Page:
Aims: Evaluating large scale health information systems (HIS) such as hospital systems can be difficult. This article discusses the reasons we need to evaluate these systems and a range of appropriate methods to carry out evaluations. It is written in non-technical language to assist health policy makers and others commissioning or implementing such systems, with references and a web site containing information for those wishing more detail (http://www.ucl.ac.uk/kmc/evaluation/index.html).
Methods: A variety of questions relevant to HIS and qualitative and quantitative methods ranging from simple before-after to controlled before-after and fully randomised designs, are discussed. A running example--evaluating the impact of an order communications system on lab requests--is used to illustrate the potential problems, and how they can be resolved.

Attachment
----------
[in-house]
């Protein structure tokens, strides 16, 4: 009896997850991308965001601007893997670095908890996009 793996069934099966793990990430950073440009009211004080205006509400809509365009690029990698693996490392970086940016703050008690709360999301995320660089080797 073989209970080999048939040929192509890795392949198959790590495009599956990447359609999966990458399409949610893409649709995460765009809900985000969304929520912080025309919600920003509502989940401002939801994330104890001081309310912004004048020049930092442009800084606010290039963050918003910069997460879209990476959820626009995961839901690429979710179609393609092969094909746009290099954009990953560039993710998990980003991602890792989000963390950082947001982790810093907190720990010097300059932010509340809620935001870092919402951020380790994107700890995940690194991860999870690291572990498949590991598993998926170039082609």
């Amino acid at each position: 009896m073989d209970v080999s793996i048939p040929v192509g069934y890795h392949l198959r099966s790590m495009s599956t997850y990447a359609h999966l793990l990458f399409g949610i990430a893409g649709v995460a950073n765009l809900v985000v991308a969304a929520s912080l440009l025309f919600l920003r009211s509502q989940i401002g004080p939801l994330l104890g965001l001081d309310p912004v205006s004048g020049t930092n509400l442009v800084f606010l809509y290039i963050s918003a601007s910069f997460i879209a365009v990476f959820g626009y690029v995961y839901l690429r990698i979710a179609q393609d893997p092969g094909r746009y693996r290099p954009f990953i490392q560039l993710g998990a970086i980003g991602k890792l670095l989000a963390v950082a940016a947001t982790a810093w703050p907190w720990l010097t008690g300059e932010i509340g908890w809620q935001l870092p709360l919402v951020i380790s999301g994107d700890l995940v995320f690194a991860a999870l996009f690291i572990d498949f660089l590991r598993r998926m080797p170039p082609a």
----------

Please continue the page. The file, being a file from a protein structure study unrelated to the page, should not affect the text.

Results: The main types of biases affecting impact studies and methods to reduce them are described. The article then discusses some trade-offs between the low cost, easily conducted before-after study with its unreliable results versus the more complex, expensive but much more rigorous randomised trial.
Conclusions: As would be expected, the correct methods to evaluate depend not on what technology is being evaluated--whether an information system or a drug--but on the questions the study is designed to answer, and how reliable the answers must be. Only those commissioning an evaluation study can decide these.